|Benefit-Cost Summary Statistics Per Participant|
|Taxpayers||$4,999||Benefits minus costs||$9,185|
|Participants||($72)||Benefit to cost ratio||$1.85|
|Others||$17,923||Chance the program will produce|
|Indirect||($2,899)||benefits greater than the costs||70 %|
|Net program cost||($10,766)|
|Benefits minus cost||$9,185|
|Detailed Monetary Benefit Estimates Per Participant|
|Benefits from changes to:1||Benefits to:|
|K-12 grade repetition||$2||$0||$0||$1||$3|
|Labor market earnings associated with major depression||$2||$4||$0||$1||$7|
|Health care associated with major depression||$5||$2||$6||$2||$15|
|Costs of higher education||($51)||($77)||($23)||($26)||($178)|
|Adjustment for deadweight cost of program||$0||$0||$0||($5,416)||($5,416)|
|Detailed Annual Cost Estimates Per Participant|
|Annual cost||Year dollars||Summary|
|Program costs||$31,883||2007||Present value of net program costs (in 2016 dollars)||($10,766)|
|Comparison costs||$25,226||2014||Cost range (+ or -)||10 %|
|Estimated Cumulative Net Benefits Over Time (Non-Discounted Dollars)|
|The graph above illustrates the estimated cumulative net benefits per-participant for the first fifty years beyond the initial investment in the program. We present these cash flows in non-discounted dollars to simplify the “break-even” point from a budgeting perspective. If the dollars are negative (bars below $0 line), the cumulative benefits do not outweigh the cost of the program up to that point in time. The program breaks even when the dollars reach $0. At this point, the total benefits to participants, taxpayers, and others, are equal to the cost of the program. If the dollars are above $0, the benefits of the program exceed the initial investment.|
|Meta-Analysis of Program Effects|
|Outcomes measured||No. of effect sizes||Treatment N||Adjusted effect sizes (ES) and standard errors (SE) used in the benefit-cost analysis||Unadjusted effect size (random effects model)|
|First time ES is estimated||Second time ES is estimated|
|Externalizing behavior symptoms^^||1||20||-0.232||0.343||17||-0.111||0.183||20||-0.627||0.073|
|Major depressive disorder||1||81||-0.140||0.155||17||0.000||0.017||18||-0.378||0.016|
|Psychosis symptoms (positive)^||1||75||-0.135||0.162||17||-0.100||0.346||18||-0.365||0.091|
|Teen pregnancy (under age 18)^||1||78||-0.199||0.212||17||n/a||n/a||n/a||-0.538||0.004|
Biehal, N., Ellison, S., & Sinclair, I. (2012). Intensive fostering: an independent evaluation of MTFC in an English setting. Adoption & Fostering, 36(1), 13-26.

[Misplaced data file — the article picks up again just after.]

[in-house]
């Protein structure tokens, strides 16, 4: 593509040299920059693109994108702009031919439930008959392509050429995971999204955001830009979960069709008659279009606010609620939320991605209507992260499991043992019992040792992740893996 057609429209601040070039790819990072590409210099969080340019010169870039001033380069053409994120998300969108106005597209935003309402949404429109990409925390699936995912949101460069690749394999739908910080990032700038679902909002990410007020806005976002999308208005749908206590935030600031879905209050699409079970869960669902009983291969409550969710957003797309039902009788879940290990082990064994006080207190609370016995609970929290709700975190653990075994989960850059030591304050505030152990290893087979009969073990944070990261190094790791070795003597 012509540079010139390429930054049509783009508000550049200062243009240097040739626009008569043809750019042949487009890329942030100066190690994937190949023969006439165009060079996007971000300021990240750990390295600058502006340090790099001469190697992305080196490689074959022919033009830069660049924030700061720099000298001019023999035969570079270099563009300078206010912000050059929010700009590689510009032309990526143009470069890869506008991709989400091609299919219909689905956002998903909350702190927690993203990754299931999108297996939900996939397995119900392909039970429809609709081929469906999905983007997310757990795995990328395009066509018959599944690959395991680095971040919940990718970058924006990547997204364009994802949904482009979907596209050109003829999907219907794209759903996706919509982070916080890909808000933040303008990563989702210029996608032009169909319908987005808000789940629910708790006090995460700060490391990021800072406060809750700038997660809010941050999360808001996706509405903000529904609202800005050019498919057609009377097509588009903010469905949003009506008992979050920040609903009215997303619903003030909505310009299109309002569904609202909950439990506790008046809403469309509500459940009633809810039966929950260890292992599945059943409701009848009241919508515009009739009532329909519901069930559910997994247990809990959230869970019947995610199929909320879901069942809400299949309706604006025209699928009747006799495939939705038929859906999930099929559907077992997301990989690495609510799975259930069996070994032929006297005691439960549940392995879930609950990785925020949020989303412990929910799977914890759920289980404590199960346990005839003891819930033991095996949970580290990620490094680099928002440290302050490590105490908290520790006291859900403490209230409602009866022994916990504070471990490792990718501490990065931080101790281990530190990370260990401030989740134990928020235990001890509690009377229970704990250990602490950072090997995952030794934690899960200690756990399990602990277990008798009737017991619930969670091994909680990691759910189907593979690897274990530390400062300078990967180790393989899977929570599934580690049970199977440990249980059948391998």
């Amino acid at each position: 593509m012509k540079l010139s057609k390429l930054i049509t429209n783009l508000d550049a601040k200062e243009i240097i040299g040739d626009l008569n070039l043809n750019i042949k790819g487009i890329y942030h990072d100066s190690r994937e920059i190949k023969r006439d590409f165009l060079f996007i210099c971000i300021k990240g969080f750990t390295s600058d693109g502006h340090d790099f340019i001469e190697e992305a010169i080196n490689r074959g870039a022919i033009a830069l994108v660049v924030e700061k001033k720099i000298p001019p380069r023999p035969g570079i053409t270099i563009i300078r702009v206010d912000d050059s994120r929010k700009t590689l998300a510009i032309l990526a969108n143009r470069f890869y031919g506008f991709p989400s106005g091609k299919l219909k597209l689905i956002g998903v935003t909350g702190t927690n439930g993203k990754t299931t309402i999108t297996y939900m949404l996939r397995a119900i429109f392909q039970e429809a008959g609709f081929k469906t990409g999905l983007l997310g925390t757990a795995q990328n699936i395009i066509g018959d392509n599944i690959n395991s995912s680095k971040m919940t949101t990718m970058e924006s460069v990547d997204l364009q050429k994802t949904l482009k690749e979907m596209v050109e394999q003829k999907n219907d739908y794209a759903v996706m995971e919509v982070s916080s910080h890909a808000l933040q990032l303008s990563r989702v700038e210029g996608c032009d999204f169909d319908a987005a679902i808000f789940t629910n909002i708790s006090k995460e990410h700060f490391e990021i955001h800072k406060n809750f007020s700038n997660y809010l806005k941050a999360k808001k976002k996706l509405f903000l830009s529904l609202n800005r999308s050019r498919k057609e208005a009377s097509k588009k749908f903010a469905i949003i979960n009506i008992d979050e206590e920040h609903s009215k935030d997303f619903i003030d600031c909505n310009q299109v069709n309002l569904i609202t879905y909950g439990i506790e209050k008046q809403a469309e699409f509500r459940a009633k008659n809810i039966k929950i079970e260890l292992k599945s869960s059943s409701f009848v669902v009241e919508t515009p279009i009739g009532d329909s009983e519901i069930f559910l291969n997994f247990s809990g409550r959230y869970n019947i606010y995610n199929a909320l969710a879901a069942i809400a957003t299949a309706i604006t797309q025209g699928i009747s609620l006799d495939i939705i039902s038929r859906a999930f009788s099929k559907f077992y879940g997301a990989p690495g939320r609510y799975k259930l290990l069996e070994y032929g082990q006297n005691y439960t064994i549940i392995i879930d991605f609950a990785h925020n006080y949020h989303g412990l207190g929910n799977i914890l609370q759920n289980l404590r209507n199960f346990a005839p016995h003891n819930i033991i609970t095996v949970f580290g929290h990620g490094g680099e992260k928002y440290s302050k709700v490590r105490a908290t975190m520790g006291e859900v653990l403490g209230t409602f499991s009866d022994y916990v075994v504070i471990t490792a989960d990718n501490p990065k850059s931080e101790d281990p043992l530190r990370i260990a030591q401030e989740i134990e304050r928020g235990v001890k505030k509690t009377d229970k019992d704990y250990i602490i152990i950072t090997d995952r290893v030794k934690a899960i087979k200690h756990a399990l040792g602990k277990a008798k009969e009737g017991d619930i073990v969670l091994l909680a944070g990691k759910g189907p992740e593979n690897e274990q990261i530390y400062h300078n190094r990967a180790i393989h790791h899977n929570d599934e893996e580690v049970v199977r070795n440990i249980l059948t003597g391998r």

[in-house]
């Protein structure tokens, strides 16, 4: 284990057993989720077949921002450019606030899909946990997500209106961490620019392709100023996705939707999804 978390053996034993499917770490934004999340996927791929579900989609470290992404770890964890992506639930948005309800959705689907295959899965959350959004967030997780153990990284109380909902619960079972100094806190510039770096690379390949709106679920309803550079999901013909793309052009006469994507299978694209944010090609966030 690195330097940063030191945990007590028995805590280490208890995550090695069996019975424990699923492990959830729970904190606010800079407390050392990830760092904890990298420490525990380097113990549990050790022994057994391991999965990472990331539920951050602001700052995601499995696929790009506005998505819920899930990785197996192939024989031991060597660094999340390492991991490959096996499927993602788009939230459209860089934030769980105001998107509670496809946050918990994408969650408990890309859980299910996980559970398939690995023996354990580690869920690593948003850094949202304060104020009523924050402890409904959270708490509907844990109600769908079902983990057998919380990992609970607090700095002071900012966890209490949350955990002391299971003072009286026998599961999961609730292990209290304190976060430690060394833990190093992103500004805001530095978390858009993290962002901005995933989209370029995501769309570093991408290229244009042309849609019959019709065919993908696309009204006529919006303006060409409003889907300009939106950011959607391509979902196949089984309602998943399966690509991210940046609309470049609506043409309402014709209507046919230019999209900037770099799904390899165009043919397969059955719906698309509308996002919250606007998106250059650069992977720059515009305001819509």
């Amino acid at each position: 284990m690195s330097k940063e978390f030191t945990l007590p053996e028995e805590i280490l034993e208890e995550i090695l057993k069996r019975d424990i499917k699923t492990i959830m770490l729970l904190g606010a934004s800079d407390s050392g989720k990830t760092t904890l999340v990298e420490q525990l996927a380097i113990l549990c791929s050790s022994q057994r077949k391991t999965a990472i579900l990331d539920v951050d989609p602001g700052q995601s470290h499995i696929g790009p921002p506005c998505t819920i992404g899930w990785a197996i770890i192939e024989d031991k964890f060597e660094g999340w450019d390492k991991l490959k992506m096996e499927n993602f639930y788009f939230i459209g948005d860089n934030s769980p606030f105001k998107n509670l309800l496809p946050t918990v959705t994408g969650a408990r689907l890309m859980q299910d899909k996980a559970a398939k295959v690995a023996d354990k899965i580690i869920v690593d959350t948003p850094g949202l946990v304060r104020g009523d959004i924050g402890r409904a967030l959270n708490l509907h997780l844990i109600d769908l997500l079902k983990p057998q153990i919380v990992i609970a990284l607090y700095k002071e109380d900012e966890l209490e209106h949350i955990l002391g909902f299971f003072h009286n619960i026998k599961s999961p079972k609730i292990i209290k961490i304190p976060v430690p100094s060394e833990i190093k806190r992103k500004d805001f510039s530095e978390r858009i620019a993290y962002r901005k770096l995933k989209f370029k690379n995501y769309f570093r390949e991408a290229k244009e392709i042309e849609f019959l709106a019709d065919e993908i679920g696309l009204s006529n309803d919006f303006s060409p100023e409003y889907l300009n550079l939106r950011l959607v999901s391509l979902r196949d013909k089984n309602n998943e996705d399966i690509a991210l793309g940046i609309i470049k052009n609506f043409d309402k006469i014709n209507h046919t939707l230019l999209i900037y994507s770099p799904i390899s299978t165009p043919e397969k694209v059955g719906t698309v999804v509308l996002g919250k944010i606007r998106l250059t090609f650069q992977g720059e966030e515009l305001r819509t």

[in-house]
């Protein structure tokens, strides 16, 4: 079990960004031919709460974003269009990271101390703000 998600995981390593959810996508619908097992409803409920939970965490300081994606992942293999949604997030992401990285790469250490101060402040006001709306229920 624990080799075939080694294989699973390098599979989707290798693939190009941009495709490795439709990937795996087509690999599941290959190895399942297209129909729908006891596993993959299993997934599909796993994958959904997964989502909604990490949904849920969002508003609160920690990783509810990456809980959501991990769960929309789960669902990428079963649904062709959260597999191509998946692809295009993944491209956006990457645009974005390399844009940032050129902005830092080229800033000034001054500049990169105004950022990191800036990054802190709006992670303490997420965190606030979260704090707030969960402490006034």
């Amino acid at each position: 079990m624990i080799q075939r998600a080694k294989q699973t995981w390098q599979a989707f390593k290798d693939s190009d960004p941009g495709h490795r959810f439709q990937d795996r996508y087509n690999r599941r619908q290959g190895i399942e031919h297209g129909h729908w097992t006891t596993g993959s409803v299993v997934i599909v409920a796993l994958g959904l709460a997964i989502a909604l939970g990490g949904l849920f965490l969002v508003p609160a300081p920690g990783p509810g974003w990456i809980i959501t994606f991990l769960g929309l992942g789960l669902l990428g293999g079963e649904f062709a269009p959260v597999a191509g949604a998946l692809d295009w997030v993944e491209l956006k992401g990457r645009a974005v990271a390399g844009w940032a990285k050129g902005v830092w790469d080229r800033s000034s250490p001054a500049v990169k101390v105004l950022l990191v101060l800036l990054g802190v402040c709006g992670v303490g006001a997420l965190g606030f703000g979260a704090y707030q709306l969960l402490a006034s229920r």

Chamberlain, P. (1990). Comparative evaluation of specialized foster care for seriously delinquent youths: A first step. Community Alternatives: International Journal of Family Care, 2(2), 21-36.
Eddy, J.M., Whaley, B., & Chamberlain, P. (2004). The prevention of violent behavior by chronic and serious male juvenile offenders: A 2-year follow-up of a randomized clinical trial. Journal of Emotional and Behavioral Disorders, 12(1), 2-8.
Kerr, D.C., DeGarmo, D.S., Leve, L.D., & Chamberlain, P. (2014). Juvenile justice girls’ depressive symptoms and suicidal ideation 9 years after multidimensional treatment foster care. Journal of Consulting and Clinical Psychology, 82(4), 684-693.
Kerr, D.C., Leve, L.D., & Chamberlain, P. (2009). Pregnancy rates among juvenile justice girls in two randomized controlled trials of multidimensional treatment foster care. Journal of Consulting and Clinical Psychology, 77(3), 588-593.
Martin, B., & Lotta, H. (2016). Is multidimensional treatment foster care (MTFC) more effective than treatment as usual in a three-year follow-up? Results from MTFC in a Swedish setting. European Journal of Social Work, 19(2), 219-235.
Poulton, R., Van, R. M.J., Harold, G.T., Chamberlain, P., Fowler, D., Cannon, M., Arseneault, L., & Leve, L.D. (2014). Effects of Multidimensional Treatment Foster Care on Psychotic Symptoms in Girls. Journal of the American Academy of Child & Adolescent Psychiatry, 53(12), 1279-1287.
Smith, D.K., Chamberlain, P., & Deblinger, E. (2012). Adapting Multidimensional Treatment Foster Care for the treatment of co-occurring trauma and delinquency in adolescent girls. Journal of Child and Adolescent Trauma, 5(3), 224-238.
Smith, D.K., Chamberlain, P., & Eddy, J.M. (2010). Preliminary support for Multidimensional Treatment Foster Care in reducing substance use in delinquent boys. Journal of Child & Adolescent Substance Abuse, 19(4), 343-358.
Rhoades, K.A., Leve, L.D., Harold, G.T., Kim, H.K., & Chamberlain, P. (2014). Drug use trajectories after a randomized controlled trial of MTFC: Associations with partner drug use. Journal of Research on Adolescence, 24(1), 40-54.
Van Ryzin, M.J., & Leve, L.D. (2012). Affiliation with delinquent peers as a mediator of the effects of multidimensional treatment foster care for delinquent girls. Journal of Consulting and Clinical Psychology, 80(4), 588-96.
Westermark, P.K., Hansson, K., & Olsson, M. (2011). Multidimensional Treatment Foster Care (MTFC): Results from an independent replication. Journal of Family Therapy, 33(1), 20-41.